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Wildlife can damage home gardens, crops

Managing issue no easy task

An electric fence helps keep large animals, such as white-tailed deer, out of the home garden and prevents wildlife damage to crops. (Journal photo by Jackie Jahfetson)

MARQUETTE — Planting a garden takes time, work and patience but when a hungry deer creeps into your rows of corn, gobbling up the product of those many back-breaking hours, those beautiful animals become nuisances.

In the Smart Gardening Series hosted by Michigan State University Extension, MSU Upper Peninsula Research and Extension Director James DeDecker explained how to manage wildlife damage to home gardens and crops in the presentation “Creating Pollinator Friendly Landscapes and Wildlife Damage Management in Home Gardens” June 16 in a Zoom video conference.

Managing wildlife damage includes several approaches, including installing tall fences, DeDecker said.

“Depending on who you are and the context, a deer can be a beautiful animal to admire. It can be a trophy for your wall. It can be a hungry pest coming for your garden plants,” DeDecker said.

In the U.P., most crop damage is the result of white-tailed deer, DeDecker said. However, in Chatham, bird damage is an issue, he said, adding that sandhill cranes cause a lot of damage to small grain, corn and potato crops.

Strawberry plants, pictured above, may be the perfect treat for small wildlife but installing fencing or scare tactics, such as scarecrows or fake owls, near a home garden helps keep out wildlife from damaging crops. (Journal photo by Jackie Jahfetson)

Across the United States, wildlife damage exceeds $4.5 billion annually, DeDecker said.

In Wisconsin alone, the state lost $28 million to white-tailed deer damage in one season, he said, adding that wildlife damage in Michigan is limited.

Wildlife damage management is “the art and science of manipulating habitats, wildlife and humans to alleviate damage issues,” he said.

However, wildlife damage is a “complex and value-laden problem,” because there are multiple passionate stakeholder groups, high economic stakes and a complex intersection of state/federal laws and agricultural best practices to keep in mind, DeDecker noted.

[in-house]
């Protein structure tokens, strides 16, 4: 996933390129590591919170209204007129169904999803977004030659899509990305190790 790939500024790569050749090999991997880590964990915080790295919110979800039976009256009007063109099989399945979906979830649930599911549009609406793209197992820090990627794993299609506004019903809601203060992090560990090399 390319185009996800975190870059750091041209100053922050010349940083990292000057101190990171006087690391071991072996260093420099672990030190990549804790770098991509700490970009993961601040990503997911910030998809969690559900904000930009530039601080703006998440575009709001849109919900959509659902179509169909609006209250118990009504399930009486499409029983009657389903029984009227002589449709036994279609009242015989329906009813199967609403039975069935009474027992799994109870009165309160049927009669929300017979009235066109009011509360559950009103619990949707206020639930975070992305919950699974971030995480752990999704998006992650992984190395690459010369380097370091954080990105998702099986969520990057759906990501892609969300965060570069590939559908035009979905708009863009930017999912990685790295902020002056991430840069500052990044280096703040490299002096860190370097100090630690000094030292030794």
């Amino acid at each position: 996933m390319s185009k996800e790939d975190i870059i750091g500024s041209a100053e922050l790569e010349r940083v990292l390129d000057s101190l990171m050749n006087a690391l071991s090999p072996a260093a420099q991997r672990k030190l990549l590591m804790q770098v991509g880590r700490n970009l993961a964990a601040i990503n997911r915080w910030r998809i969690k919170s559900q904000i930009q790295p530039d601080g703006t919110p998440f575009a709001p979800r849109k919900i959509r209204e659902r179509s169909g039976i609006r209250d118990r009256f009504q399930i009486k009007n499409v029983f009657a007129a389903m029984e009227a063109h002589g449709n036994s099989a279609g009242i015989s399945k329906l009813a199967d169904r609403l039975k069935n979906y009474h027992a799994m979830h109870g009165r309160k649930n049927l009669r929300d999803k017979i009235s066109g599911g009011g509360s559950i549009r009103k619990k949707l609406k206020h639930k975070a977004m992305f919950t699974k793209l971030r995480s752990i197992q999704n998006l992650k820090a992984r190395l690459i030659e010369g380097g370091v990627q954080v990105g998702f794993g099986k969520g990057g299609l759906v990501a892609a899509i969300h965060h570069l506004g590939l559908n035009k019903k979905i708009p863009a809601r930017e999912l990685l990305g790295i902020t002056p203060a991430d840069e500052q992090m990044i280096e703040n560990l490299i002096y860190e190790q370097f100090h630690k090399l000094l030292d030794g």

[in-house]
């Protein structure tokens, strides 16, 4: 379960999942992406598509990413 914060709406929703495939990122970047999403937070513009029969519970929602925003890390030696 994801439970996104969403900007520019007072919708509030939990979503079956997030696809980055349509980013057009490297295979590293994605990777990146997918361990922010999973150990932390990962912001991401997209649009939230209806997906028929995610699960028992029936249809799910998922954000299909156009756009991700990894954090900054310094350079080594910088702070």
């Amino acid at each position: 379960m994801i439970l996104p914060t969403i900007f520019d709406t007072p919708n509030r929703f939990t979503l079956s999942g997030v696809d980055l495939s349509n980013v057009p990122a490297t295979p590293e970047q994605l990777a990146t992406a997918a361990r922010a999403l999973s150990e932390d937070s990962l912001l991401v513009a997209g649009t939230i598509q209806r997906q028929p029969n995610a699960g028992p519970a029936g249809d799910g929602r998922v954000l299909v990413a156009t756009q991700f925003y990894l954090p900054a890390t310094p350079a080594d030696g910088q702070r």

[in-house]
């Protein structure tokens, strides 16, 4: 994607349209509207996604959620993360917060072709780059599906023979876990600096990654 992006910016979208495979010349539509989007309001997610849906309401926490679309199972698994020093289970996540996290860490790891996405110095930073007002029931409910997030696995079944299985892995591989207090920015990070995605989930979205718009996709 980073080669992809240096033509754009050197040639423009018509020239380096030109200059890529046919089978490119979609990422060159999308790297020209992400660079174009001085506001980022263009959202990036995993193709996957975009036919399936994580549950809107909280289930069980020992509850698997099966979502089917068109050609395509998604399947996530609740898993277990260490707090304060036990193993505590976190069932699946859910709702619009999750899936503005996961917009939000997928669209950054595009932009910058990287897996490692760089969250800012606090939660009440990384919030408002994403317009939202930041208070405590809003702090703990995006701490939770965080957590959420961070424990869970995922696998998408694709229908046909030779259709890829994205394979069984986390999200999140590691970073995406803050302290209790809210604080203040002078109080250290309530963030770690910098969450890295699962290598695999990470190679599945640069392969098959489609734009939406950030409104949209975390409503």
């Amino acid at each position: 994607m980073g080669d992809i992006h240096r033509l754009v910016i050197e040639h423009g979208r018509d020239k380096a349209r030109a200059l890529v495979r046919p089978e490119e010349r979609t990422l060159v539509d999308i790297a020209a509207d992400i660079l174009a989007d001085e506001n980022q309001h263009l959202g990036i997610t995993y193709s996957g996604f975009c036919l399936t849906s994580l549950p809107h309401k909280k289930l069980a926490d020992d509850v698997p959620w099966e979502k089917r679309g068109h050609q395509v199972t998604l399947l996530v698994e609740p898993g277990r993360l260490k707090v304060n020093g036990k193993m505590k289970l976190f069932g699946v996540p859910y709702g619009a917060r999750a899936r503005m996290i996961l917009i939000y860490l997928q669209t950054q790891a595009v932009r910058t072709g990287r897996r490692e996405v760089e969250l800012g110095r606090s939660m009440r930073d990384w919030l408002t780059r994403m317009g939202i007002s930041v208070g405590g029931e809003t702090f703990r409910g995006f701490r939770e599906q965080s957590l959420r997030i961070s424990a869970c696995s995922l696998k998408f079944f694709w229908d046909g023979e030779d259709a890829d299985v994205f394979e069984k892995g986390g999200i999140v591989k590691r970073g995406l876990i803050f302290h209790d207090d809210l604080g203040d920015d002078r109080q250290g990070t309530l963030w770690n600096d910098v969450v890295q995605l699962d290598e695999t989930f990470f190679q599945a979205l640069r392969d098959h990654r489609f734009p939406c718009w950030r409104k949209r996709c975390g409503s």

“What I think is really unique about this is that it reflects the human element. And we often leave that human element out of other pest management systems and approaches, and I think that’s because of the fact that we don’t have the same values tied to weeds or insects, pests, as we do to wildlife. So, that human element is pretty important,” he said.

Looking at wildlife damage, there is a difference between perceived and real losses. For example, in a home garden that’s designed to have aesthetic appeal, damage to the appearance may feel more important than the economic loss from the damage.

Wildlife damage can be found on twigs, leaves, fruits, buds, bark and it’s a very context-specific problem, he said.

In order to control the wildlife damage, gardeners and crop growers have to look at where it is occurring, identifying the specific crop, areas of farm or field, associated habitat and management on damaged and neighboring properties.

Other variables include the time of damage — the particular season, crop phase, time of day — and the cost of damage versus the value of wildlife, which can be considered in terms of damage versus yield loss, economic thresholds, personal tolerance and social acceptability, he explained.

Resources for controlling wildlife damage include regulations, control tools, efficacy, time, labor and capital.

Implementing scare tactics, or mechanical controls, such as lights, lasers, loud sounds, predator effigies, water jets, bio-acoustics and dogs is a way to keep wildlife from entering your garden and fields along with repellents, which are chemical controls.

DeDecker said repellants can be contact or area repellents. Contact repellents are applied directly to vegetation and deter through taste or physical discomfort. Area repellents are applied on or near vegetation and deter through odor and are best suited for small areas and high-value crops. These repellents also require regular renewal and can be expensive, he added.

“The gold standard for wildlife damage management is exclusion, usually by fencing or other physical barriers,” DeDecker said.

The issue with growing deer populations each season is that there are fewer hunters to manage wildlife and there needs to be more economic incentives for voluntary hunters, DeDecker said.

“What’s pretty neat about this too is the fact that initially, individuals can have all of these different values wrapped up,” he said. “For example, I work with farmers that they love to complain about the deer damage on the farm, but they’re hunters when November rolls around and so they’re reluctant to implement some control tools because they also value the deer as hunters.”

DeDecker also addressed the concept of integrated pest management, where the objective is to mitigate risk while managing pests.

This method reduces the financial cost of pest management, prevents pesticide resistance, allows habituation to other controls, maintains beneficial and valuable attributes of “pest” populations, protects non-target species, population and individuals and protects environmental quality and human health, DeDecker said.

Applying this method includes implementing pest management thresholds and combining multiple control tactics, he said.

Ultimately, he noted that keeping wildlife out of your gardens and field crops begins with what you plant, the palatability of plants, as well as the preference for certain crops that contain particular nutrient contents, varies with different species.

Jackie Jahfetson can be reached at 906-228-2500, ext. 248. Her email address is

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